The theory of multiple intelligences is very intriguing and expands our horizon of available teaching/learning tools beyond conventional linguistic and logical methods (e.g. lecture, textbooks, writing assignments, formulas, etc.) that are currently being used across schools around the world. Developed by Dr. Howard Gardner, Professor of Education at Harvard University, it proposes eight different intelligences to account for a broader range of human potential in children and adults, as depicted in the Multiple Intelligence Wheel.
The Theory of Multiple Intelligence highlights the transformative way in which our schools are run. Our teachers are trained at regular intervals to present their classes in a wide variety of ways using cooperative learning, music, art and craft activities, roleplay, multimedia, field trips, inner introspection, and much more, thus ensuring each of our children are presented the opportunity to learn in ways that are synchronous with their unique minds.
Communication skills are improved through creative writing, poetry, debates, public speaking, listening, storytelling, explaining, teaching, understanding the syntax and meaning of words.
Critical thinking skills are enhanced through problem solving, classifying and categorising information, working with abstract concepts to figure out the relationships, handling long chains of reason to make local progressions, doing controlled experiments, questioning and wondering about natural events, performing complex mathematical calculations, working with geometric shapes.
One’s interdependent relationship with flora and fauna in the natural eco-system around us can be explored through camping, nature walks, bird watching, nurturing, learning about species and exploring the environment. Through this, students understand that nature nurtures, and learn how to reduce, reuse and recycle, and live in harmony with nature.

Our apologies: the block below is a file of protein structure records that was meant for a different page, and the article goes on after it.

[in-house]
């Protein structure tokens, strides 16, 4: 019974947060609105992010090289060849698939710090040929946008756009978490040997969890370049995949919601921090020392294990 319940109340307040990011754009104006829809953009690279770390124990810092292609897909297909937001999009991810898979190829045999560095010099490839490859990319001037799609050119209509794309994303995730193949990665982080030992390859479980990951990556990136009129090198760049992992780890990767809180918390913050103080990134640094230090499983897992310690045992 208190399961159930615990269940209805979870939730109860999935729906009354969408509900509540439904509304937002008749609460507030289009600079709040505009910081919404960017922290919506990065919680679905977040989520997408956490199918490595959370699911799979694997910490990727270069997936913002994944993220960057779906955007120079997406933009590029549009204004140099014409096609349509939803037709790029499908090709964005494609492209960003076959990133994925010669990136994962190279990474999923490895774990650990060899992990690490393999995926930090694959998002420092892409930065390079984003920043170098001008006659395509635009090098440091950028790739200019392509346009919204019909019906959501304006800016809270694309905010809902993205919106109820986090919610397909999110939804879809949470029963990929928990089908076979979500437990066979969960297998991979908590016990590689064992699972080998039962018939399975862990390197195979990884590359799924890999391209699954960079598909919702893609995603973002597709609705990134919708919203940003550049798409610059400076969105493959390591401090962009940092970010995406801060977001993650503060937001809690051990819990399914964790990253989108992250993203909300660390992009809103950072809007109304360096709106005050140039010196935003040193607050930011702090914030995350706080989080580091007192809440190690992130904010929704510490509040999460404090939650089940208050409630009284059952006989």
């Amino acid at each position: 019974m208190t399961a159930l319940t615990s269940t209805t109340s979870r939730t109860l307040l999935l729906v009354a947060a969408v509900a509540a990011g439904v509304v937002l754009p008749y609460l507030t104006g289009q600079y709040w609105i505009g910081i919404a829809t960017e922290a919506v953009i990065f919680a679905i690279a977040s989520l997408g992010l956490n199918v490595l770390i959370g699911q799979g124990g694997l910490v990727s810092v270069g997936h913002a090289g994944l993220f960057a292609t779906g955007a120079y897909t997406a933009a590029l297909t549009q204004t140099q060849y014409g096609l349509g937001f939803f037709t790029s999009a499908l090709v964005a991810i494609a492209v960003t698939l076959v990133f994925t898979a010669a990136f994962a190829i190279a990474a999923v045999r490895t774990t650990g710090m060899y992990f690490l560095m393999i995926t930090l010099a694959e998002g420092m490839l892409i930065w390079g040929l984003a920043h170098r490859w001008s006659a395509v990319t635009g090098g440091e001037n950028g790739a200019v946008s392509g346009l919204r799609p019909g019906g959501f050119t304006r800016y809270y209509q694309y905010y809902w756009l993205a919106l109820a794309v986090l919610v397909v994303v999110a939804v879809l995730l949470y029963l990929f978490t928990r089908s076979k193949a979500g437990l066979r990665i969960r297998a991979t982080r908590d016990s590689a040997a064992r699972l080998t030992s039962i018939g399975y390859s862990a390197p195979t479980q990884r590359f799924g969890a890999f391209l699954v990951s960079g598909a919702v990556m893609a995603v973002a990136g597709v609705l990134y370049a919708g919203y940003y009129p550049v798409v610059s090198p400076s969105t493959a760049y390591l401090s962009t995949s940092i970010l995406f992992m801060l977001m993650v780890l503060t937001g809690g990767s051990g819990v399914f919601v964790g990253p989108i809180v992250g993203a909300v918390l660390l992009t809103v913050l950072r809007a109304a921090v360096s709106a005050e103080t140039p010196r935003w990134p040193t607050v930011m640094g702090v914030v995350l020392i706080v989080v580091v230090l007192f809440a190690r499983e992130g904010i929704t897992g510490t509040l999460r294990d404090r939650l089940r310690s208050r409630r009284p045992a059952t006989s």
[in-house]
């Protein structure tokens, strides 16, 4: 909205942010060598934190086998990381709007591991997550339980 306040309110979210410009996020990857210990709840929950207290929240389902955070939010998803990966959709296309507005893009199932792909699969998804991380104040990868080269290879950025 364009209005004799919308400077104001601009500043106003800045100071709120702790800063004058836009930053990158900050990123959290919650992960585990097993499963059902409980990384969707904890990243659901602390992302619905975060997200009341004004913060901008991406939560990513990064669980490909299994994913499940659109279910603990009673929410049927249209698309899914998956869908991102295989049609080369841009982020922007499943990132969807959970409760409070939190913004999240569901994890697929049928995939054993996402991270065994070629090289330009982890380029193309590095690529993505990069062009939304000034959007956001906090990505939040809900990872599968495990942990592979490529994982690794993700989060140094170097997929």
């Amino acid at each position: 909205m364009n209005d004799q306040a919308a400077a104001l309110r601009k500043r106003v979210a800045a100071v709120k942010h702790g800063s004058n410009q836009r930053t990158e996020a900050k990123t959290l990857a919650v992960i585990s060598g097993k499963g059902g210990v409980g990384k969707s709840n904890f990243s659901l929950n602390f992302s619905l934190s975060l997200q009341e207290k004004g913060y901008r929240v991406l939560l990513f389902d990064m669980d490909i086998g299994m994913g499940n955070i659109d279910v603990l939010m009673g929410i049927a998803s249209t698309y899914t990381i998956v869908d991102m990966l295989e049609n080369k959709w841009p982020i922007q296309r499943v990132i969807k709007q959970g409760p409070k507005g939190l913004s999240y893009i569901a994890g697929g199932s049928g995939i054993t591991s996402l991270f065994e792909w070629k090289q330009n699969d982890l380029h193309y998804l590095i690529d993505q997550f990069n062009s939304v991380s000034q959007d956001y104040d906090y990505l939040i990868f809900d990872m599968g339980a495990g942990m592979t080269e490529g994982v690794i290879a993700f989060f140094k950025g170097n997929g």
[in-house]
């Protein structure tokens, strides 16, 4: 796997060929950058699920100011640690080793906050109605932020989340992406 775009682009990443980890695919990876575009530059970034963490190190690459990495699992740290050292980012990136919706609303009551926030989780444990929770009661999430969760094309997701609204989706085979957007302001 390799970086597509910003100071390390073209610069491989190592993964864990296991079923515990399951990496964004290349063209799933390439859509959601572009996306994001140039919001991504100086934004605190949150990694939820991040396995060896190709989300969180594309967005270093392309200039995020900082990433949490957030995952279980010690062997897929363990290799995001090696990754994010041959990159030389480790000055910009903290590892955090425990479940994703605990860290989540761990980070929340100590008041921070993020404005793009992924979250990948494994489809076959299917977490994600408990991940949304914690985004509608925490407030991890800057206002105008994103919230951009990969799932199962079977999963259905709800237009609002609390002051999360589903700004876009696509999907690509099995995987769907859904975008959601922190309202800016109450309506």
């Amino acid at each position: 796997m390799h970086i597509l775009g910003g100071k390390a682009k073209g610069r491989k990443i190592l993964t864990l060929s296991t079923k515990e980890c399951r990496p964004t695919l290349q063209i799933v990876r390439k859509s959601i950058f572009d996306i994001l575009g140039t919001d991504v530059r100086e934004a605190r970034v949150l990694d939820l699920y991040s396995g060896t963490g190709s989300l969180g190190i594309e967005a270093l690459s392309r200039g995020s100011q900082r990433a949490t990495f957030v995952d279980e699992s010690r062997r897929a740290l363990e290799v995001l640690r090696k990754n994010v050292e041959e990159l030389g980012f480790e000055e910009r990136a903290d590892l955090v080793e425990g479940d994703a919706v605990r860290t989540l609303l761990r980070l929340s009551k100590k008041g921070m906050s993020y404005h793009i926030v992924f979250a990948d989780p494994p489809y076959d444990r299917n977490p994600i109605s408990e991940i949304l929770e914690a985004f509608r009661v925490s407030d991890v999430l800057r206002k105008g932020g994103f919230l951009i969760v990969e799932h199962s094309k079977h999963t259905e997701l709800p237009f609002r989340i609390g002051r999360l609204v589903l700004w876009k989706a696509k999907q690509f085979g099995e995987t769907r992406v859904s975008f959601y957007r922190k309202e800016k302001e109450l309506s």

Self-reflection of one’s strengths and weaknesses is important as is being aware of one's inner state of being. Evaluation of one’s thinking patterns and understanding one’s role in the world can be developed by yoga, meditation and development of personal skills.
The visual arts expands creativity with exposure through photography, understanding charts and graphs, imagination, sketching, painting, creating visual metaphors and analogies, manipulating images, constructing, fixing, designing practical objects, interpreting visual images.
A ‘Rhythmic mind’ is developed by singing, whistling, playing musical instruments, recognizing tonal patterns, remembering melodies, understanding the structure and rhythm of both classical and contemporary music.
Beginning with the control of automatic and voluntary movement and progressing to using the body in highly differentiated ways - the skillful manipulation of one's body or an object requires an acute sense of timing and direction, as well as the ability to transform an intention into action.
Social intelligence is developed through group dynamics, using empathy, understanding other people's moods and feelings, counselling, co-operating with groups, noticing people's moods, motivations and intentions, peaceful conflict resolution and establishing positive relations with other people.